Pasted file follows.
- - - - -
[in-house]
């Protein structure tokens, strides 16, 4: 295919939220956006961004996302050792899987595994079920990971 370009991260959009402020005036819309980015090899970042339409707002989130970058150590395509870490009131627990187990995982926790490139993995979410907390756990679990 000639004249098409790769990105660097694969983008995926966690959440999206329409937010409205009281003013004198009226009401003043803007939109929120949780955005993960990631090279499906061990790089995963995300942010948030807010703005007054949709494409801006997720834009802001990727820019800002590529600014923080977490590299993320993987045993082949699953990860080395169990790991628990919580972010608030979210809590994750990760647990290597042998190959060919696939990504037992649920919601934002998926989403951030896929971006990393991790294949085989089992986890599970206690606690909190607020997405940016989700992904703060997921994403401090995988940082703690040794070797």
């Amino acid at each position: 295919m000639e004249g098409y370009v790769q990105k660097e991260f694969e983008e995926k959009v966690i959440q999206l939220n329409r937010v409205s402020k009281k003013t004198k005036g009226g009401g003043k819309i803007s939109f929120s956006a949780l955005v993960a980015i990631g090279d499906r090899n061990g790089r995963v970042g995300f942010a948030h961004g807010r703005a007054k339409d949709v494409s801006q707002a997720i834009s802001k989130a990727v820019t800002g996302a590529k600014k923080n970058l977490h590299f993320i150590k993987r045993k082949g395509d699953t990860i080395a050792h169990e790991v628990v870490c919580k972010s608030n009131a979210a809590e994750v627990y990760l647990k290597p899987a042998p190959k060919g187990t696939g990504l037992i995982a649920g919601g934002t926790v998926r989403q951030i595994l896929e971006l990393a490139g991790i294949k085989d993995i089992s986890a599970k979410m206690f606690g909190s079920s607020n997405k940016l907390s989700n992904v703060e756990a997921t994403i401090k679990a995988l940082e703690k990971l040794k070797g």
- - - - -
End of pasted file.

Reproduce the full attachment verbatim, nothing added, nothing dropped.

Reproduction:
[in-house]
């Protein structure tokens, strides 16, 4: 295919939220956006961004996302050792899987595994079920990971 370009991260959009402020005036819309980015090899970042339409707002989130970058150590395509870490009131627990187990995982926790490139993995979410907390756990679990 000639004249098409790769990105660097694969983008995926966690959440999206329409937010409205009281003013004198009226009401003043803007939109929120949780955005993960990631090279499906061990790089995963995300942010948030807010703005007054949709494409801006997720834009802001990727820019800002590529600014923080977490590299993320993987045993082949699953990860080395169990790991628990919580972010608030979210809590994750990760647990290597042998190959060919696939990504037992649920919601934002998926989403951030896929971006990393991790294949085989089992986890599970206690606690909190607020997405940016989700992904703060997921994403401090995988940082703690040794070797």
């Amino acid at each position: 295919m000639e004249g098409y370009v790769q990105k660097e991260f694969e983008e995926k959009v966690i959440q999206l939220n329409r937010v409205s402020k009281k003013t004198k005036g009226g009401g003043k819309i803007s939109f929120s956006a949780l955005v993960a980015i990631g090279d499906r090899n061990g790089r995963v970042g995300f942010a948030h961004g807010r703005a007054k339409d949709v494409s801006q707002a997720i834009s802001k989130a990727v820019t800002g996302a590529k600014k923080n970058l977490h590299f993320i150590k993987r045993k082949g395509d699953t990860i080395a050792h169990e790991v628990v870490c919580k972010s608030n009131a979210a809590e994750v627990y990760l647990k290597p899987a042998p190959k060919g187990t696939g990504l037992i995982a649920g919601g934002t926790v998926r989403q951030i595994l896929e971006l990393a490139g991790i294949k085989d993995i089992s986890a599970k979410m206690f606690g909190s079920s607020n997405k940016l907390s989700n992904v703060e756990a997921t994403i401090k679990a995988l940082e703690k990971l040794k070797g």